What Your Doctor May Not Tell You About Menopause

by | Friday, November 7, 2014 |

Over the last two-and-a-half decades, significant amounts of scientific data have been uncovered about the treatment of menopause. Conventional Hormone Replacement Therapy (HRT), which was once widely prescribed, is now used much more conservatively for women who are having menopausal symptoms.

However, according to the National Heart, Lung, and Blood Institute (NHLBI), clinical trials revealed that HRT actually carried more risks than benefits, particularly if you were using it long term as an older, postmenopausal woman. These clinical trials linked HRT to breast cancer, heart disease, stroke, blood clots and high blood pressure, leading physicians to prescribe HRT much less frequently. As women face menopause, they must work closely with their physicians to find strategies to mitigate the symptoms that accompany this transition.

Common symptoms and duration of menopause

Many women dread menopause as they approach middle age, because of the miserable symptoms that often come with it. The most common symptoms of menopause include hot flashes, night sweats, increased irritability or anxiety, painful intercourse, decreased libido, frequent urination, insomnia and changes in menstrual symptoms. Hot flashes, affecting more than two-thirds of women, are often described as one of the most difficult symptoms to manage.

Menopausal symptoms are caused by a lower production of estrogen and progesterone, and they can last for years. Doctors are not able to predict how severely you may be affected by the symptoms of menopause or how long the peak of the symptoms may last. Menopause generally begins with a period identified as perimenopause, when symptoms such as vaginal dryness, mood swings, irregular periods, and hot flashes start.

Perimenopause can last for up to 4 years before a woman misses her period for a total of 12 months; this gap in menstruation signals that a woman is no longer ovulating, so it identifies the official start of menopause. Menopause usually impacts women between their mid-forties and mid-fifties.

Finding relief for menopausal symptoms

As the use of HRT diminished, women entering menopause began to look for alternative options to help them battle the uncomfortable symptoms. They began to look to more natural options for relief of these nagging and sometimes overwhelming menopausal symptoms.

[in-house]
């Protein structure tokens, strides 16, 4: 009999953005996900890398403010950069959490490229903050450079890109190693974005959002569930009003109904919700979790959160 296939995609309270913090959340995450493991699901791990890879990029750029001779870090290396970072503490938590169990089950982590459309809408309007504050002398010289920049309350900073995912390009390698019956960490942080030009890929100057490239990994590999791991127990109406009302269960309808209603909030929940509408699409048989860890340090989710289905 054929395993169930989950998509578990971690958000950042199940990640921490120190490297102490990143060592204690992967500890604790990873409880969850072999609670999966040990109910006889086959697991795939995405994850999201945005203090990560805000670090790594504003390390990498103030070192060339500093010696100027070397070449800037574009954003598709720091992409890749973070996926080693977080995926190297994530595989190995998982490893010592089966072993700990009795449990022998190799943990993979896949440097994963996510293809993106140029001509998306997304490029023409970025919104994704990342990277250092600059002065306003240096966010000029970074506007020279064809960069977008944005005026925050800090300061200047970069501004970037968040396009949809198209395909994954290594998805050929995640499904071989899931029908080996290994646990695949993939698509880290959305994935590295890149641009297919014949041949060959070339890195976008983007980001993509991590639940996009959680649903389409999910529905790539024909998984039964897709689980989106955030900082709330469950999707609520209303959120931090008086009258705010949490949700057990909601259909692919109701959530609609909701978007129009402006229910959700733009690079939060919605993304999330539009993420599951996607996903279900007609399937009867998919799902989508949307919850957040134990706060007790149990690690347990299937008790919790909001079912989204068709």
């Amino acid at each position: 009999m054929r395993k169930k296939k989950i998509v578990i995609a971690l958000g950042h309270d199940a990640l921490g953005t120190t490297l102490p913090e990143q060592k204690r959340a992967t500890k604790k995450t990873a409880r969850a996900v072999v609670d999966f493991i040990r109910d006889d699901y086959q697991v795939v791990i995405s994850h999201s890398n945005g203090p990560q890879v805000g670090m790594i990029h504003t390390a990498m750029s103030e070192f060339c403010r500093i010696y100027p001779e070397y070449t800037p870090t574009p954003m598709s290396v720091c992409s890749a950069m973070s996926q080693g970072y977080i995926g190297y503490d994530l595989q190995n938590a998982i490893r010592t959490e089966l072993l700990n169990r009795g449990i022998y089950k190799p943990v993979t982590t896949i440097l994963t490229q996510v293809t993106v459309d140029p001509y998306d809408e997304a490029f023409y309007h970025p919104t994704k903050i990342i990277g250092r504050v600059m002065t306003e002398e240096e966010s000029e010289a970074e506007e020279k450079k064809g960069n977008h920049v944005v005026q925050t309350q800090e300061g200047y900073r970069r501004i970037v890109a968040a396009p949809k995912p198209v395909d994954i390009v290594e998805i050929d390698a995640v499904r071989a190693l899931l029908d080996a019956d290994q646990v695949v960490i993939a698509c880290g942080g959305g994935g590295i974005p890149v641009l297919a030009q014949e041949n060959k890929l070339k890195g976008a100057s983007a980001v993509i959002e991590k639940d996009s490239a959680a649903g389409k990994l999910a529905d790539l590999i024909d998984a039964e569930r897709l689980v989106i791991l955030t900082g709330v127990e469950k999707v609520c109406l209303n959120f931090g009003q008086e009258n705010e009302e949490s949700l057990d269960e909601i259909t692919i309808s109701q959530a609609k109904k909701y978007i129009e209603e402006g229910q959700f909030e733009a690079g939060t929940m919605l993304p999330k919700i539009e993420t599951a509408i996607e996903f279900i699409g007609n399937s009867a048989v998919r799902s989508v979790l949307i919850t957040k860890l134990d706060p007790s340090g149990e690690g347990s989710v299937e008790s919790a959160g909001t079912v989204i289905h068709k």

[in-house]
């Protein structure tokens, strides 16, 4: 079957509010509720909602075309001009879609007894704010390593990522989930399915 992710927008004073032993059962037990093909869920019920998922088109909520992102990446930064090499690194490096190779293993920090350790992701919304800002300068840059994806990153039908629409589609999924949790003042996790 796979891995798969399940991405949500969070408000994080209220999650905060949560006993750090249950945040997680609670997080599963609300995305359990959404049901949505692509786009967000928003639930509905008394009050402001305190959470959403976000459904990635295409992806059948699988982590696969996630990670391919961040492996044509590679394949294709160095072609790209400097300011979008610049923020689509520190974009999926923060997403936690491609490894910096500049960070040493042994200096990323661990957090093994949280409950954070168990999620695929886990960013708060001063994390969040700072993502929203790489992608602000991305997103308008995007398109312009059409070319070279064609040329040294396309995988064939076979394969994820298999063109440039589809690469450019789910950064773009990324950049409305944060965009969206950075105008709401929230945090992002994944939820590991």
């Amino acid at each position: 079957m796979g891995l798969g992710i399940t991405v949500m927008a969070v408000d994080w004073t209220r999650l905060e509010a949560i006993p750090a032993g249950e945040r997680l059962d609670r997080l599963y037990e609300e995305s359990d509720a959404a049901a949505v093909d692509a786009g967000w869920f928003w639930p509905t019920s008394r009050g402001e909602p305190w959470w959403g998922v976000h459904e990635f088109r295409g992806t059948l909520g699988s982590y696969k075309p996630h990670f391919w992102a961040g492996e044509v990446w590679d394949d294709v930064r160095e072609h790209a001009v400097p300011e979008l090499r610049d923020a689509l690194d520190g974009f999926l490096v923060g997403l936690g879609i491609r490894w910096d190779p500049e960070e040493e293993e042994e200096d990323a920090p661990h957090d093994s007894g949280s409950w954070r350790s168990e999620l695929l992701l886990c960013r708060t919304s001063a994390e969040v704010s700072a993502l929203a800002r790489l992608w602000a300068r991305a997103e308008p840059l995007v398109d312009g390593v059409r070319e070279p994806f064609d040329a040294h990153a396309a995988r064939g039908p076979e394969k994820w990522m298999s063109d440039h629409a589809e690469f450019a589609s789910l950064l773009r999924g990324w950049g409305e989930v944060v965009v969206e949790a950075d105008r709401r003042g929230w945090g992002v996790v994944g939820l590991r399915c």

There are many strategies for managing these symptoms including exercise, identifying triggers for the hot flashes, shedding a few pounds, and eliminating smoking or drinking.

Another effective and popular choice for menopausal symptoms is natural progesterone. Patients and their physicians often look to natural progesterone cream to help women find some relief from menopausal symptoms. As your body stops making as much progesterone, progesterone cream can be used to achieve balance without the significant risks of conventional HRT.

Kokoro: the Natural Choice

Kokoro’s Balance Cream for Women is a great, natural choice for those looking for a balanced and healthy lifestyle during menopause. Kokoro offers free shipping on orders of $50 or more and can get your order to you fast. Interested in combating menopause with a natural alternative? Visit our website for more information and to see our products!

Disclaimer: This site is not intended to provide medical advice, diagnosis or treatment. The products, information, services and other content provided on and through this Site, including information that may be provided on the Site either directly or via linking to third-party sites, are provided for informational purposes only. Please consult with your physician or other healthcare professional regarding any medical or health-related diagnosis or treatment options.

YOU SHOULD NOT USE THIS INFORMATION FOR DIAGNOSING A HEALTH PROBLEM OR PRESCRIBING A MEDICATION, EVEN FOR YOURSELF. YOU SHOULD ALWAYS CONSULT YOUR OWN PHYSICIAN AND MEDICAL ADVISORS PRIOR TO BEGINNING ANY SUPPLEMENT PROGRAM OR IF YOU HAVE HEALTH CONCERNS OR ISSUES.

This entry was posted in no categories.